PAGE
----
Amusing beginning to our ‘whole day’ of Ruins. We took the 8 AM air conditioned LARGE bus dedicated to the “Ruta Puuc”, The hilly route, wherein you would visit 4 small sites and end up in the large Uxmal for two hours, then return at 4 PM.
Our driver was a ‘indigenous" looking young man who when taking us out found we were blocked by a VERY LONG line of school children, probably we thought, on an exercise walk. However, the line of them went on for blocks, so our enterprising driver headed back, past the depot to try a different route. (The streets here are alternating one-way, so it was not a simple once around a block.)
So, soon again we were on our way. One hour later we approached a small town called Muna. There was a traffic cop there suggesting we leave the main road and go down 2 blocks to the side roads for a while. You could see our driver did not like this idea. He got out and appeared to have a convincing argument with the policeman, came back and drove several more blocks down the main road until we encountered a second traffic cop. This one was not to be convinced. So, into the narrow streets we ventured.
Eventually we were directed back to the main street, but could not complete the turn. Out our driver went, checking the side and front of the bus. -No way, were were unable to turn! There we stayed at 45 degrees while our driver talked to the traffic cop who luckily had a walkie-talkie. Soon two motorcycle cops arrived and our driver hopped on the back with one of them and went exploring. When he returned, it looked like a plan was at hand. He backed the bus two blocks, turned deeper into the village and eventually found corners big enough to accommodate our large turns but not before disrupting a large parade of children, bands, and hundreds of people, all with our 2 motorcycle police escort service!.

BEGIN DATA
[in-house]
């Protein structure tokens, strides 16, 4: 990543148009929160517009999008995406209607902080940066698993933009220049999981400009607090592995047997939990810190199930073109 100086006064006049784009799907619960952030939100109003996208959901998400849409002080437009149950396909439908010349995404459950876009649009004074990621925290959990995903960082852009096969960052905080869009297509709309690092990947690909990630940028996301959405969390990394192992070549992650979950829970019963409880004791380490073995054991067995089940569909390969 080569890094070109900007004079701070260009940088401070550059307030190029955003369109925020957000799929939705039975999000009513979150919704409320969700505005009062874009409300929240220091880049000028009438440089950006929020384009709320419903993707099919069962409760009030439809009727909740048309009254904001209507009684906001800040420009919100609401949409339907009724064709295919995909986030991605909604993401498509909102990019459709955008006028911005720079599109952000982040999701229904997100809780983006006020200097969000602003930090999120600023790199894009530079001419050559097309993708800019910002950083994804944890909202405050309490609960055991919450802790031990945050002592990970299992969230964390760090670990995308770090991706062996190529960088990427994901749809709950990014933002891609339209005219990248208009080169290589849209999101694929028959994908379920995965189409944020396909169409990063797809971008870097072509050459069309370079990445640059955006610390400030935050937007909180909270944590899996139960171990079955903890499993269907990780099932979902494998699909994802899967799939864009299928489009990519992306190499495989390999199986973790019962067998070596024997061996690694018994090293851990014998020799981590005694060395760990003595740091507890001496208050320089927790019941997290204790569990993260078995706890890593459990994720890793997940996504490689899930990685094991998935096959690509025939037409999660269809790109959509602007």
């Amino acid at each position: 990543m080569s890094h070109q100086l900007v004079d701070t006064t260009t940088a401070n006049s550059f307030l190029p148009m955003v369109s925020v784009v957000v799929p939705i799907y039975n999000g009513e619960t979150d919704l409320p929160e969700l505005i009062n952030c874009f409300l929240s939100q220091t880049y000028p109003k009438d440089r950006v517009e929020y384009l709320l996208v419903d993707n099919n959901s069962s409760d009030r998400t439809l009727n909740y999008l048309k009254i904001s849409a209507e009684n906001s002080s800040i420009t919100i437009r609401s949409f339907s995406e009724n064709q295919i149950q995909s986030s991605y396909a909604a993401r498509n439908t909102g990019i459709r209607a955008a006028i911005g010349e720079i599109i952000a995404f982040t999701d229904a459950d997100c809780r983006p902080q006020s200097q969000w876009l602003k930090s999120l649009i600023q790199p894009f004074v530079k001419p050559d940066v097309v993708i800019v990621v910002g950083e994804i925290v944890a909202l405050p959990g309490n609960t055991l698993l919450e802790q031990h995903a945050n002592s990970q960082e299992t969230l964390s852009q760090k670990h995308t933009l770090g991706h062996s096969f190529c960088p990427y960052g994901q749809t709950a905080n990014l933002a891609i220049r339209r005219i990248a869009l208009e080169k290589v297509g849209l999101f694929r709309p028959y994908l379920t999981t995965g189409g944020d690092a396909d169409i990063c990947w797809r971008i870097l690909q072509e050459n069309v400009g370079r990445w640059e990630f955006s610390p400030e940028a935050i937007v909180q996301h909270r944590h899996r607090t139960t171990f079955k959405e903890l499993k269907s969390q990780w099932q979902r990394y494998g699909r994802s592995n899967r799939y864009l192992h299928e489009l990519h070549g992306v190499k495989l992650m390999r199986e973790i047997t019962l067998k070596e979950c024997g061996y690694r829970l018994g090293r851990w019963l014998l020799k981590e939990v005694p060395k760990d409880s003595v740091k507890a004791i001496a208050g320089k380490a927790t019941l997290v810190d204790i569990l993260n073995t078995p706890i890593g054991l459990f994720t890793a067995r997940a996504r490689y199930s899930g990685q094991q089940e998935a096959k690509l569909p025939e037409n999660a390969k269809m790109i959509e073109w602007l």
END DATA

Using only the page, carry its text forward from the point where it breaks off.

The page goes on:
Because of the first and second delays, we had to shorten the visits to the first 4 sites. Labná, the first was better than the second, Xlapak, and the fourth one, Kabah was better than the third, Sayil. We sweated as we rushed through the first 4 sites, photographing everything that moved and didn’t move. They were all very well maintained with ticket booth, paths, washrooms and gift-shops
Then we entered Uxmal (Oosh-mal), a very large site with an hour and a half walkthrough time allotted. The link below leads to a point and click slide show of 26 pictures.
Walking through Uxmal, Kabah, and Labná was a great experience where you really felt you were in an ancient city, somewhat akin, I imagine, to being in ancient Rome. The size and scale of some of the structures was awe-inspiring. Here is a good link that maps these sites and gives many explanations and photos that will enhance your understanding of the ones we’ve walked through. Remember, we have only seen 5 on that map, so far, (Dzibilchaltún, not being on the map).http://mayaruins.com/yucmap.html
Please click on the link below, then on a thumbnail, then on the word, “next” to see 26 pictures. The titles reflect the names of the sites visited.